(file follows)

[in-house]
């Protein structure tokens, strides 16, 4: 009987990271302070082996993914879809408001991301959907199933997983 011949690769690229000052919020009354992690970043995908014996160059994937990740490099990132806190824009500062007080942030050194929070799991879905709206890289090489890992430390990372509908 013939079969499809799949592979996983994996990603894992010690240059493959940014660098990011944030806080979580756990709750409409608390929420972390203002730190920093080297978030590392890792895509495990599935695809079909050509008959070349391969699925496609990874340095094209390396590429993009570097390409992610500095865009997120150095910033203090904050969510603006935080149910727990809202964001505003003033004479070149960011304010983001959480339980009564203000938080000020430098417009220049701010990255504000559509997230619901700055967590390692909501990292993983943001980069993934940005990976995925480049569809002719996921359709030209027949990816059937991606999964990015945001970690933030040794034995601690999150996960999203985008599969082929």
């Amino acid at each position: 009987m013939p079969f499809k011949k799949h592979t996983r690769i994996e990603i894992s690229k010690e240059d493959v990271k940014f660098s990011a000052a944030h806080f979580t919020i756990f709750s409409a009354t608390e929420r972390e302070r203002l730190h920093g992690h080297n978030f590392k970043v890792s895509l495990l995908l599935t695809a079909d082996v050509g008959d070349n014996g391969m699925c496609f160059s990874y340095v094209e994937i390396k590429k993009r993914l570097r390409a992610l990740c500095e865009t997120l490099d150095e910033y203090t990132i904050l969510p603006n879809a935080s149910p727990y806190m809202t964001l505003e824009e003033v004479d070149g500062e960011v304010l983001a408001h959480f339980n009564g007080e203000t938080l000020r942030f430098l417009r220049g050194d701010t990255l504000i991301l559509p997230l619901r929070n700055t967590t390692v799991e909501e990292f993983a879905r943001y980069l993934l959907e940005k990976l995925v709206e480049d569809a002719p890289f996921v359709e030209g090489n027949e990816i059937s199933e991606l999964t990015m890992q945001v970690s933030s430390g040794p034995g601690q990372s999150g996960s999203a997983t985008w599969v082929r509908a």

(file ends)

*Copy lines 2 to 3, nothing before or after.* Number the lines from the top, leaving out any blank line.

């Protein structure tokens, strides 16, 4: 009987990271302070082996993914879809408001991301959907199933997983 011949690769690229000052919020009354992690970043995908014996160059994937990740490099990132806190824009500062007080942030050194929070799991879905709206890289090489890992430390990372509908 013939079969499809799949592979996983994996990603894992010690240059493959940014660098990011944030806080979580756990709750409409608390929420972390203002730190920093080297978030590392890792895509495990599935695809079909050509008959070349391969699925496609990874340095094209390396590429993009570097390409992610500095865009997120150095910033203090904050969510603006935080149910727990809202964001505003003033004479070149960011304010983001959480339980009564203000938080000020430098417009220049701010990255504000559509997230619901700055967590390692909501990292993983943001980069993934940005990976995925480049569809002719996921359709030209027949990816059937991606999964990015945001970690933030040794034995601690999150996960999203985008599969082929």
């Amino acid at each position: 009987m013939p079969f499809k011949k799949h592979t996983r690769i994996e990603i894992s690229k010690e240059d493959v990271k940014f660098s990011a000052a944030h806080f979580t919020i756990f709750s409409a009354t608390e929420r972390e302070r203002l730190h920093g992690h080297n978030f590392k970043v890792s895509l495990l995908l599935t695809a079909d082996v050509g008959d070349n014996g391969m699925c496609f160059s990874y340095v094209e994937i390396k590429k993009r993914l570097r390409a992610l990740c500095e865009t997120l490099d150095e910033y203090t990132i904050l969510p603006n879809a935080s149910p727990y806190m809202t964001l505003e824009e003033v004479d070149g500062e960011v304010l983001a408001h959480f339980n009564g007080e203000t938080l000020r942030f430098l417009r220049g050194d701010t990255l504000i991301l559509p997230l619901r929070n700055t967590t390692v799991e909501e990292f993983a879905r943001y980069l993934l959907e940005k990976l995925v709206e480049d569809a002719p890289f996921v359709e030209g090489n027949e990816i059937s199933e991606l999964t990015m890992q945001v970690s933030s430390g040794p034995g601690q990372s999150g996960s999203a997983t985008w599969v082929r509908a």